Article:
Quick Question

How Beautycounter’s Gregg Renfrew Changed The “Clean” Beauty Movement

“You don’t start a big movement — you start by putting one foot in front of the other.”

Beautycounter's Gregg Renfrew on clean beauty, her morning routine, and how she leads her team.

In Quick Question, Bustle asks women leaders all about advice, from the best guidance they’ve gotten to how they deal with demanding hours. This week, Beautycounter founder Gregg Renfrew shares the brand’s origin story, the tasks she does (and doesn’t) handle throughout the work week, and her favorite reads.

In 2013, the cosmetics brand Beautycounter was born. With its inception, a new understanding of what it meant to create truly “clean” products reshaped the industry’s norm.

“When I started Beautycounter, ‘clean beauty’ wasn’t a phrase,” Gregg Renfrew, the brand’s founder, tells Bustle. “We defined it at the time primarily as a list of restricted ingredients.”

In today’s landscape, it’s a lot more commonplace for makeup, skin care, and even fragrance brands to be fully transparent about the ingredients they use (and don’t use), as consumers’ knowledge continues to rise. At the time, though, Renfrew sought to not only change the industry but to do right by the people in it by way of the daily products they used.

“It doesn’t matter whether you’re a technology or a beauty company — I believe that every business is, in a way, the business of people,” she says. “When I started Beautycounter, it was about helping people be safer and healthier.”

Below, Renfrew shares more about life as an entrepreneur, her passion for people, and her favorite way to wind down at night.

What initially inspired you to create Beautycounter?

It started back in 2006 when I watched the film An Inconvenient Truth, and it immediately changed my perspective on the world. It was the first time that I came to realize that things were not going well for the Earth and that I, as a human being, was contributing to those issues through my lifestyle. I started to make a lot of changes with that knowledge.

After that, I started to try to understand what was going so terribly wrong with human health. One thing that I could point to was all these toxic chemicals in the world, and they show up in our lives in a million different ways, including in our skin care and color cosmetics.

I thought, “Why am I being asked to compromise my health in the name of beauty? I want high performance and I want safety, simultaneously.”

What did those early days at Beautycounter look like?

You don’t start a big movement — you start by putting one foot in front of the other.

I had a friend who I knew worked at L’Oréal, and so I called her and I said, “I don’t know anything about the industry. Can you give me some information?” I then was introduced to the Environmental Working Group. I was just taking one step at a time, trying to understand how might I formulate products that performed as well or better than traditional brands, minus all of these ingredients of concern.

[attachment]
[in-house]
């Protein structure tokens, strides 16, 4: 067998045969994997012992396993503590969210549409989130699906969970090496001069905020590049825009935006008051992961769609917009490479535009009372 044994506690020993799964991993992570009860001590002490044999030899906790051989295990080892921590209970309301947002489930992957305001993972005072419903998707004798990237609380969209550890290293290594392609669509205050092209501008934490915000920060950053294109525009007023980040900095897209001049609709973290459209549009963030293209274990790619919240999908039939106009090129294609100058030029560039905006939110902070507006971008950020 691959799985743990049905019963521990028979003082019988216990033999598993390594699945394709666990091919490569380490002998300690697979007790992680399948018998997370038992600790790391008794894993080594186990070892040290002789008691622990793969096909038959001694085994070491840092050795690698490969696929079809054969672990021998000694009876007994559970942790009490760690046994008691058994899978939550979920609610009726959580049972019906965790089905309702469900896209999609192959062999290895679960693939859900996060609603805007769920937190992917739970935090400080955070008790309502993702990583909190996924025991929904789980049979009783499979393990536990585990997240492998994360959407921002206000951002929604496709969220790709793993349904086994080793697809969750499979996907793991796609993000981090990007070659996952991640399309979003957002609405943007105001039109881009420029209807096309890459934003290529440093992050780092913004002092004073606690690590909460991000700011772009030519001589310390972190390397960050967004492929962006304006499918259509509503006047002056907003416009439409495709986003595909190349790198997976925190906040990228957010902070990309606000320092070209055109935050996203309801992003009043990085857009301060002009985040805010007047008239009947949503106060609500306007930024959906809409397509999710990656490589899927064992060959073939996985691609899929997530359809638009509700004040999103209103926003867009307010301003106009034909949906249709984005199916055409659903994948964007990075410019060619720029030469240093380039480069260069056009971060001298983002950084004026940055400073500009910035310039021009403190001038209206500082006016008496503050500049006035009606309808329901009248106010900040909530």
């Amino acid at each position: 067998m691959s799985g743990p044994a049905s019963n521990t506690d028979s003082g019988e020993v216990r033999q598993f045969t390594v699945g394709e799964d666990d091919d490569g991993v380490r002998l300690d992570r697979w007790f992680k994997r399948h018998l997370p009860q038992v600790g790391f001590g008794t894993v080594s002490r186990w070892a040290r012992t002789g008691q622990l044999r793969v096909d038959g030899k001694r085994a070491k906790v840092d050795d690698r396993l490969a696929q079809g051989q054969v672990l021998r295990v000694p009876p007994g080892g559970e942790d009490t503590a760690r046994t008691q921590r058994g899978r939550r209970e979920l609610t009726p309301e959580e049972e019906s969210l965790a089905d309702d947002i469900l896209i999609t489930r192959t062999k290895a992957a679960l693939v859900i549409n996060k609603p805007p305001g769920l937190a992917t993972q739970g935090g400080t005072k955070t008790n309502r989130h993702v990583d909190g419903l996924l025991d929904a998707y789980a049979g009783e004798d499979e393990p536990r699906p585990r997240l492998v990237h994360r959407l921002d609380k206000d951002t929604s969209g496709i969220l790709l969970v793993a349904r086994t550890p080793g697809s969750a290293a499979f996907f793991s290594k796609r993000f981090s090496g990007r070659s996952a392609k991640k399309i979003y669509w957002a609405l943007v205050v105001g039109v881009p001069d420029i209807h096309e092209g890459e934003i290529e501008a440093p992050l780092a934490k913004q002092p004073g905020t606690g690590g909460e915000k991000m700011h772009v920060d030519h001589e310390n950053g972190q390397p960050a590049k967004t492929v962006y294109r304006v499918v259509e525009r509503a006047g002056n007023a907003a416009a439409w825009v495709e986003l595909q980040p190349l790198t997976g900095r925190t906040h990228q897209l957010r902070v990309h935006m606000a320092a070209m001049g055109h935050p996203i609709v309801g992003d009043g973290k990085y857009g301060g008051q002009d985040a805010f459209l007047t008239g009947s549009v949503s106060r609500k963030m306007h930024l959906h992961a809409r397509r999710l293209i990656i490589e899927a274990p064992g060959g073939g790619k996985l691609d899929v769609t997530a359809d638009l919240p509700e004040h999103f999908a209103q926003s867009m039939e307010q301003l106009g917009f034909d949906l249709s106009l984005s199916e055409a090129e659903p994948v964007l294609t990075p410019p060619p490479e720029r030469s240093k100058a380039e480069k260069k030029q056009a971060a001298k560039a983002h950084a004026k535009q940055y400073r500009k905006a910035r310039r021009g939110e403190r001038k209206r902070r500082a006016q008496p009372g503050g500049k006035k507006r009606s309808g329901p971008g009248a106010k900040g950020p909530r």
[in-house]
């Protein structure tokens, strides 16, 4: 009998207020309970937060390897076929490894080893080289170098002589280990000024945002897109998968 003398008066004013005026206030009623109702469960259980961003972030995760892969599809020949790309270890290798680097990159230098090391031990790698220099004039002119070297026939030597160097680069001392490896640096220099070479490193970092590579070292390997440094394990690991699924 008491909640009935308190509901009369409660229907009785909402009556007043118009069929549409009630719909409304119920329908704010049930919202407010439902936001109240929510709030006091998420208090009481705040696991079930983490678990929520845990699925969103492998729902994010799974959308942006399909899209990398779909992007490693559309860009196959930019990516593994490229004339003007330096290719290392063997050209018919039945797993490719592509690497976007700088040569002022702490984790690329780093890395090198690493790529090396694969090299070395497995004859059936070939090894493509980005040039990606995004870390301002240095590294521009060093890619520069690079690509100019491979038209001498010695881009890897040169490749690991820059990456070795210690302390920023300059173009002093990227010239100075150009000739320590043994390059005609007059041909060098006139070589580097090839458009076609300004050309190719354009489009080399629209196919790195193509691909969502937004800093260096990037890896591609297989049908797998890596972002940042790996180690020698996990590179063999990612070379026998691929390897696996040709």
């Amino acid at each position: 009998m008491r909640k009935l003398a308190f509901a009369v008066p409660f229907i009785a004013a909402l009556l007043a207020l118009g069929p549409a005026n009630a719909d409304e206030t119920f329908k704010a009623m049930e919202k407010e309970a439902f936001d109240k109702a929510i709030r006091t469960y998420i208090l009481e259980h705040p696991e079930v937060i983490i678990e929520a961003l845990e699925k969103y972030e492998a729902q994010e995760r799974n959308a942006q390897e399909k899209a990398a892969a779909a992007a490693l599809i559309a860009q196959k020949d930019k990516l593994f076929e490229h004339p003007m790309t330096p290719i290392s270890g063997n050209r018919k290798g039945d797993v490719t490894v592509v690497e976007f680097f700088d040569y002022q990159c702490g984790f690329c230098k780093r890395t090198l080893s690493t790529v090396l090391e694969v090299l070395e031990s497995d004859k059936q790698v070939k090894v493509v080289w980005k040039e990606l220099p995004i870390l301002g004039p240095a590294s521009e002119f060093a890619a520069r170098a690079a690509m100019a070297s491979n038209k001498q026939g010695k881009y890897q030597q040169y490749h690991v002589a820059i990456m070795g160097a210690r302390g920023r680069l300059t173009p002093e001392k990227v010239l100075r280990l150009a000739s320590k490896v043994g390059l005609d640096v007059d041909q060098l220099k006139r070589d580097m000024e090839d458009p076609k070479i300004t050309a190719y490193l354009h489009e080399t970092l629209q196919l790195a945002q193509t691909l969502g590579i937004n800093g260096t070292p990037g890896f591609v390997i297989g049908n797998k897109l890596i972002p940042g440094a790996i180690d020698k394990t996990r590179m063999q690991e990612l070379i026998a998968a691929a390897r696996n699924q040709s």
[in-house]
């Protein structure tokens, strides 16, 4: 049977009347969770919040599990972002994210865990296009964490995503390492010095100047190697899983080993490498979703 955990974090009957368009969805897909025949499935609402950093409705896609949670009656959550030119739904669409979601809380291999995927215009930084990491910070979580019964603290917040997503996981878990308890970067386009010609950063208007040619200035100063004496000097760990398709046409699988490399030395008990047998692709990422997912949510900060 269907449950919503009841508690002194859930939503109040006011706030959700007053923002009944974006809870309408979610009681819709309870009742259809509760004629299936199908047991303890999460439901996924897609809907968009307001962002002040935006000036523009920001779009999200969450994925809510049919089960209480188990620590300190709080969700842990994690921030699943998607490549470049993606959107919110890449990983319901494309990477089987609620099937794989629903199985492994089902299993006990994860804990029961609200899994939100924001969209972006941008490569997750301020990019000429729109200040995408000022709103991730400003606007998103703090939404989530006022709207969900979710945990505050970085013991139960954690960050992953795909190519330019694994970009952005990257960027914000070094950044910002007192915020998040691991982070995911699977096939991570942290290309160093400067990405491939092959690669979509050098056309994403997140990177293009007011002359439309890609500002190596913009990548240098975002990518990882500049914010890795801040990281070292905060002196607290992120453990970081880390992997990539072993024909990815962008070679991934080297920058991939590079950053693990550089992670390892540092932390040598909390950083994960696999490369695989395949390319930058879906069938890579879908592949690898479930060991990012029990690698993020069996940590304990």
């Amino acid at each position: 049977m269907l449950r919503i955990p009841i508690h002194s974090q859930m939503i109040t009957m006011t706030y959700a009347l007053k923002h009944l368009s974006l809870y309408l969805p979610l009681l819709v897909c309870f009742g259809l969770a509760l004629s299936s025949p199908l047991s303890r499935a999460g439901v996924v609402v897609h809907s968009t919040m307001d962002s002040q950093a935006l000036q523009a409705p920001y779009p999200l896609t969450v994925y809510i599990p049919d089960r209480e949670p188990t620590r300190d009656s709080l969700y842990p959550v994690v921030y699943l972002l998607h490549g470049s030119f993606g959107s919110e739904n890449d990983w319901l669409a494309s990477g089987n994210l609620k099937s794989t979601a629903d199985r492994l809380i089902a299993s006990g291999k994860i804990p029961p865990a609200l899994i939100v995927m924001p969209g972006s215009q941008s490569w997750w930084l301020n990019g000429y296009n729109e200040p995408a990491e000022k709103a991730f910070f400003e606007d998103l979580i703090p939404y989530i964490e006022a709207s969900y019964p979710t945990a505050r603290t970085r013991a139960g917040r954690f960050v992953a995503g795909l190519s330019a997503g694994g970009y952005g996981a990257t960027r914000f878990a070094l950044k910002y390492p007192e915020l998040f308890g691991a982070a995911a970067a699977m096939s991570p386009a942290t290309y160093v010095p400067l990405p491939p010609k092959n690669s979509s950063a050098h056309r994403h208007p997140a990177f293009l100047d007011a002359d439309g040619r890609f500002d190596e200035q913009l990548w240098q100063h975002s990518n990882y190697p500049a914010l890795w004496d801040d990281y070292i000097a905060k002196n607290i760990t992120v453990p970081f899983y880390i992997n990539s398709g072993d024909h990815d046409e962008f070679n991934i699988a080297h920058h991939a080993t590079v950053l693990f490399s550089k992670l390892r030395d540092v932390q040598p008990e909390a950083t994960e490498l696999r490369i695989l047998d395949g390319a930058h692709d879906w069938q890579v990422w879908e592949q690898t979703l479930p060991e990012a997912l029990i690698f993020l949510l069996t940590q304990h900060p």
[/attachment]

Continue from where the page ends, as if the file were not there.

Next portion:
The early days were really filled with doing a ton of research, trying to figure out how this ecosystem would work synergistically.

Notoriously, the word “clean” in beauty by this point has no real definition. How do you define it at Beautycounter?

We were the first company to publicly publish our “never list” and say “These are ingredients of concern that we don’t formulate with, but also, you should just shop the market with this list so you know what you want to avoid.”

Currently, we take a comprehensive approach to clean that is inclusive of: Is our packaging sustainable? Are we no longer using virgin plastic? What does it look like up and down a supply chain? Are ingredients ethically and responsibly sourced? Are people being paid a fair wage? Are we trying to create systemic change?

What strengths do you feel you bring to the business? And what are the tasks you just don’t like to do?

I’m super passionate about people. I think that I was never the best student, but I have a high level of emotional intelligence, and I genuinely care. That was my original calling in terms of Beautycounter.

One of my main weaknesses is trying to understand the financial side of business, so I’ve always hired people around me who are really good at math and dotting the I’s.

How do you like to lead your team?

I think that for a long time, I was not a strong leader. I’ve gained confidence in age and experience.

I say oftentimes to our team members, “Is this a fall-on-your-sword moment? Do you feel strongly about this?” Because when you feel strongly about something and you’re willing to fall on your sword, almost always that person is right.

Walk me through your morning routine.

I’m pretty regimented. I wake up Monday through Friday at 6:15 or 6:30. At 6:45, I work out. I always start my day by drinking a huge glass of water. I make myself a latte with steamed almond milk. I eat the same thing for breakfast every single day: egg whites with carrots and avocado and arugula with squeezed lemon on top of it.

I tend to work well when I have a very specific routine. I think for most businesspeople, and certainly entrepreneurs, you need routine in the midst of chaos.

How do you shut your brain off after a long day?

I have consumed 17 Colleen Hoover romance novels — I love every single one of her books. I just want happiness in my life right now because there are so many things that are dark. I can read her books in an hour.

If I want to read something heavy, I might read it earlier in the day, but in the evening, I want something light.